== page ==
“There certainly is going to be a tax revenue impact for the state, but the state is also going to see an indirect economic impact that helps offset that tax revenue impact,” said Chris Kershner, executive vice president for the Dayton Area Chamber of Commerce.

The increased activity by shoppers is expected to make up for the tax losses, with increased trips to restaurants, gas stations and other places consumers may spend money while out shopping during the weekend. That includes cross-border activity.

JUST IN: Opening date set for new discount grocery store in Kettering

Antani said its likely that Ohio will see shopping from neighbors to the west because Indiana does not offer a tax-free holiday. On the other side of the state, Kershner said the weekend helps keep some sales in Ohio, since neighboring Pennsylvania doesn’t charge sales tax on most clothing items or textbooks year round.

“In an era of online shopping becoming more and more prevalent it’s extremely important that we work with our government leaders and our businesses to have public/private partnerships to encourage support for our local retail establishments,” Kershner said.


• Back-to-school sales starting early as first day approaches

• Cincinnati airport tickets nearly $80 cheaper than Dayton

• Target has biggest 1-day online sales day, on Amazon Prime Day

•Turkish, Russian grocery store to open in Huber Heights

• Computer glitch affected Amazon shopping event: What’s really going on

Reader Comments ...

Next Up in News

Hurricane safety: Who's responsible when a tree falls on your home or car?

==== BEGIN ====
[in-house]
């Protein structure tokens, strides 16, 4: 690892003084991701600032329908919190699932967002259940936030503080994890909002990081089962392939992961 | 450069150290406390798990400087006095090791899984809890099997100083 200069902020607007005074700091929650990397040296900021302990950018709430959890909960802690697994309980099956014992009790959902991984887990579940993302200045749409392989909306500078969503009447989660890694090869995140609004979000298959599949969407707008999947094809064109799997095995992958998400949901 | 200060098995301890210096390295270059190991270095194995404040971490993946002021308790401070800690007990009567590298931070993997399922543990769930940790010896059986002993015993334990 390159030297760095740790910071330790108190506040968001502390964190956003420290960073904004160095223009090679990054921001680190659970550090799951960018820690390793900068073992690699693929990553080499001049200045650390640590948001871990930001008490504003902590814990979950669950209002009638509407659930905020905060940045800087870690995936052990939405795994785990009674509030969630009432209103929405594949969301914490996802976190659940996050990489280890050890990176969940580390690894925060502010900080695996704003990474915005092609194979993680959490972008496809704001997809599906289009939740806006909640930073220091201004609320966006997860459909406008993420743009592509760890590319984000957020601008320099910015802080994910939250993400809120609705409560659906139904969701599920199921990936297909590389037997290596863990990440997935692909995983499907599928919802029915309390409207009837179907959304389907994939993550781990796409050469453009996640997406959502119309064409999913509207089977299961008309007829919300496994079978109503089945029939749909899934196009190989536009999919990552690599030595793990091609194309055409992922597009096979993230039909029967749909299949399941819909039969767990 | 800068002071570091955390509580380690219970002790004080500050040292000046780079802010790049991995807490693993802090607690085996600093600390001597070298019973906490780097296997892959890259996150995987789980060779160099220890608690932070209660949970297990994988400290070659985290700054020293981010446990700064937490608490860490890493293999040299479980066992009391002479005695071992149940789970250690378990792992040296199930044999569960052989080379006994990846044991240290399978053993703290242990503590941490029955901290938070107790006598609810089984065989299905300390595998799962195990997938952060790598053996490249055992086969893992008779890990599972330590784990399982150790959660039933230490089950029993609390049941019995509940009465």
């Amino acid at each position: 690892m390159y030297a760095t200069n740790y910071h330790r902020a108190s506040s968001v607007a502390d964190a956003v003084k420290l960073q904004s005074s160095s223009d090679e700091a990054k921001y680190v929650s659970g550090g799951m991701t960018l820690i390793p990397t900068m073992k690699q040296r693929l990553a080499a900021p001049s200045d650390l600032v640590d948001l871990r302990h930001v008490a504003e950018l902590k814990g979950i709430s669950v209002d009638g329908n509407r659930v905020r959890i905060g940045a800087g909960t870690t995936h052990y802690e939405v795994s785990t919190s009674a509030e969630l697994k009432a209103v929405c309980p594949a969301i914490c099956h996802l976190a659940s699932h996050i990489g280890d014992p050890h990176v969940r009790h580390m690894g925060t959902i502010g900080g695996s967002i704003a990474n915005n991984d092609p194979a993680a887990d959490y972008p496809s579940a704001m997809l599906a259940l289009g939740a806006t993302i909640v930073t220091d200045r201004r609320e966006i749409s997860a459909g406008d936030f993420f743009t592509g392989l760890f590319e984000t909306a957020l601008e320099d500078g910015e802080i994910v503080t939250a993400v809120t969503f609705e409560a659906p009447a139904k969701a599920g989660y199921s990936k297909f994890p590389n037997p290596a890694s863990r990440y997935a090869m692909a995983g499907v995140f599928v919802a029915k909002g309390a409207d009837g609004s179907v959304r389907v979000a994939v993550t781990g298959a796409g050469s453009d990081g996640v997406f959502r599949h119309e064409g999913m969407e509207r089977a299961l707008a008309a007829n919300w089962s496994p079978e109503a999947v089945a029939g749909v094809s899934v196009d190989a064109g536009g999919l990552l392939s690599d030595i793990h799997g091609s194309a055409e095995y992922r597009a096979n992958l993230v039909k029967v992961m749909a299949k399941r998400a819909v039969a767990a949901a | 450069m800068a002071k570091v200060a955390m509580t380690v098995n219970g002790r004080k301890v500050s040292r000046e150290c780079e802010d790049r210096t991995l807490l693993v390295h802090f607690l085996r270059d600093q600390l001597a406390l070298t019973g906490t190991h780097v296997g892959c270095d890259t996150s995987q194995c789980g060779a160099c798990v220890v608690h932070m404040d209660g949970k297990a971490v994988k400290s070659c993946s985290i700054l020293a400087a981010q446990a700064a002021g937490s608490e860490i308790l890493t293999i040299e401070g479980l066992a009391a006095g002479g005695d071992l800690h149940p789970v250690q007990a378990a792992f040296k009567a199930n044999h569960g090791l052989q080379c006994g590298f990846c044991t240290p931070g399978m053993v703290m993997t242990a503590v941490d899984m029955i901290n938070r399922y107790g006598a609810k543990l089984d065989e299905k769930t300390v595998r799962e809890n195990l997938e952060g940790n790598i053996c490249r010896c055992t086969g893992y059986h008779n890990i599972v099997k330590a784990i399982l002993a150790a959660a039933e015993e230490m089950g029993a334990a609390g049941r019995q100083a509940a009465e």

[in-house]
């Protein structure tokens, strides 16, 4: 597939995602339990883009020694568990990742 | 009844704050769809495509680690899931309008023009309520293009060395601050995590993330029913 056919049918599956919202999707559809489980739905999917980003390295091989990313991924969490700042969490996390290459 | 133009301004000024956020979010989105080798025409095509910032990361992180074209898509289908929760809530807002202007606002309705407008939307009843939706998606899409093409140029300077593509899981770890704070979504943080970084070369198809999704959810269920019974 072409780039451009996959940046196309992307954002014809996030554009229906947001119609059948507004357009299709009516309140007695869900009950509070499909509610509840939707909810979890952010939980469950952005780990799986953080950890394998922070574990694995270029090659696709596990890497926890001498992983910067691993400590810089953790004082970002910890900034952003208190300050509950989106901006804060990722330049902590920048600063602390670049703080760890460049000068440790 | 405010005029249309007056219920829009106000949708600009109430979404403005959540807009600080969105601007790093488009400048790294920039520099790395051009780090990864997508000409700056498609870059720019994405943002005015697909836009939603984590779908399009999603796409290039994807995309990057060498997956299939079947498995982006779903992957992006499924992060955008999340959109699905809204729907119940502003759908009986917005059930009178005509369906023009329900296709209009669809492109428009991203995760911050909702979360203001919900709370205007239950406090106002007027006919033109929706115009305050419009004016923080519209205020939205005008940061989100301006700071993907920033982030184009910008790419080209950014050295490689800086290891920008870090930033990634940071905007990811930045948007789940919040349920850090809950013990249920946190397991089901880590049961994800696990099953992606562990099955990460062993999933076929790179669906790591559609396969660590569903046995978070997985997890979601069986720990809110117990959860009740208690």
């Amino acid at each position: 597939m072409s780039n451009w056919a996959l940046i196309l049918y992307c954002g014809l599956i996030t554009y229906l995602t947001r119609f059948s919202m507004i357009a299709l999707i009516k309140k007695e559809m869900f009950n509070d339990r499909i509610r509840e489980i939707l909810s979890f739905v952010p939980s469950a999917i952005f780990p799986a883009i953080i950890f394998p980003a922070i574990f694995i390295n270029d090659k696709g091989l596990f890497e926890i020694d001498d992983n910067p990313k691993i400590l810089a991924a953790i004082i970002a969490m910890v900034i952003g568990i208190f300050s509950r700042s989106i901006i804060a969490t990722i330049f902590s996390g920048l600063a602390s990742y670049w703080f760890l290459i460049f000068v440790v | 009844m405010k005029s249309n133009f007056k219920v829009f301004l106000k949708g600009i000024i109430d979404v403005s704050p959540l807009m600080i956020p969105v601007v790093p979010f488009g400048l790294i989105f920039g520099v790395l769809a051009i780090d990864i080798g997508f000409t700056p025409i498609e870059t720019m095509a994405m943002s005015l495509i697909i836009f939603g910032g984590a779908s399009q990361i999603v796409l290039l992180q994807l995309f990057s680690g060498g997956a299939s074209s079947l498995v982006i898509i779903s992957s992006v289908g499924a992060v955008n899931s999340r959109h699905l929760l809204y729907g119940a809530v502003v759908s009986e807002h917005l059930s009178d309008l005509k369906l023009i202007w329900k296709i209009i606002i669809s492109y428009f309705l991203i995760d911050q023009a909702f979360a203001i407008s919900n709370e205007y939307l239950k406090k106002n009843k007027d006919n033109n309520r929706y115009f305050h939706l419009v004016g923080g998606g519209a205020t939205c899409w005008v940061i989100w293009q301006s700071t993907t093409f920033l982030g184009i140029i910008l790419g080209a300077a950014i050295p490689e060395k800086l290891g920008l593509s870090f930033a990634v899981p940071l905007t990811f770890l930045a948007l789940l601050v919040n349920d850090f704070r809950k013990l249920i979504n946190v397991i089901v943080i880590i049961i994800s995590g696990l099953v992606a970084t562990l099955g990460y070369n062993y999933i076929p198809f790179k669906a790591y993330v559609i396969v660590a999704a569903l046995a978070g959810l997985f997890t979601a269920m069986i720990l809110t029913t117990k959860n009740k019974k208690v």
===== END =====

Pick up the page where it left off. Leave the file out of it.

Hurricane safety: Who's responsible when a tree falls on your home or car?

After a hurricane strikes, there is always plenty of damage to homes, cars and other property. Here are some tips to help determine who might be responsible when a tree falls on a home or car. If the tree falls on your home, your homeowners insurance should cover it. Homeowners insurance covers any covered structure on your property or a blocked driveway/wheelchair...
Vote on SCOTUS nominee Brett Kavanaugh set for Friday by Senate committee
Vote on SCOTUS nominee Brett Kavanaugh set for Friday by Senate committee

Controversy continues to swirl around Supreme Court nominee Brett Kavanaugh in the wake of decades-old sexual misconduct allegations leveled against him by a pair of women. What was expected to be a simple nomination process has become mired in allegations involving incidents alleged to have occurred while Kavanaugh was in high school or college. Deborah...
Just Dunkin': Dunkin' Donuts to change its name
Just Dunkin': Dunkin' Donuts to change its name

Dunkin' is dropping the donuts - from its name, anyway. Donuts are still on the menu, but the company is renaming itself "Dunkin'" to reflect its increasing emphasis on coffee and other drinks. Besides, Dunkin' Donuts has already been on a first-name basis with its customers long before the tagline, "America Runs on Dunkin'." In...
Springfield spellers compete to raise money for literacy
Springfield spellers compete to raise money for literacy

Hearing the bell ring after misspelling a word can sting but it hurts less after remembering it was all for a good cause. The annual Altrusa International Club of Springfield Literacy Sting took place Tuesday afternoon at the Courtyard by Marriott in downtown Springfield. The adult spelling bee calls for Clark County businesses and organizations to...
Bill Cosby sentenced to 3-10 years in state prison
Bill Cosby sentenced to 3-10 years in state prison

A judge sentenced comedian Bill Cosby to three to 10 years in state prison Tuesday, five months after a jury found him guilty of drugging and molesting a onetime friend in 2004. Judge Steven O’Neil handed down the sentence after ruling earlier Tuesday that Cosby, 81, is a “sexually violent predator.” The designation...
More Stories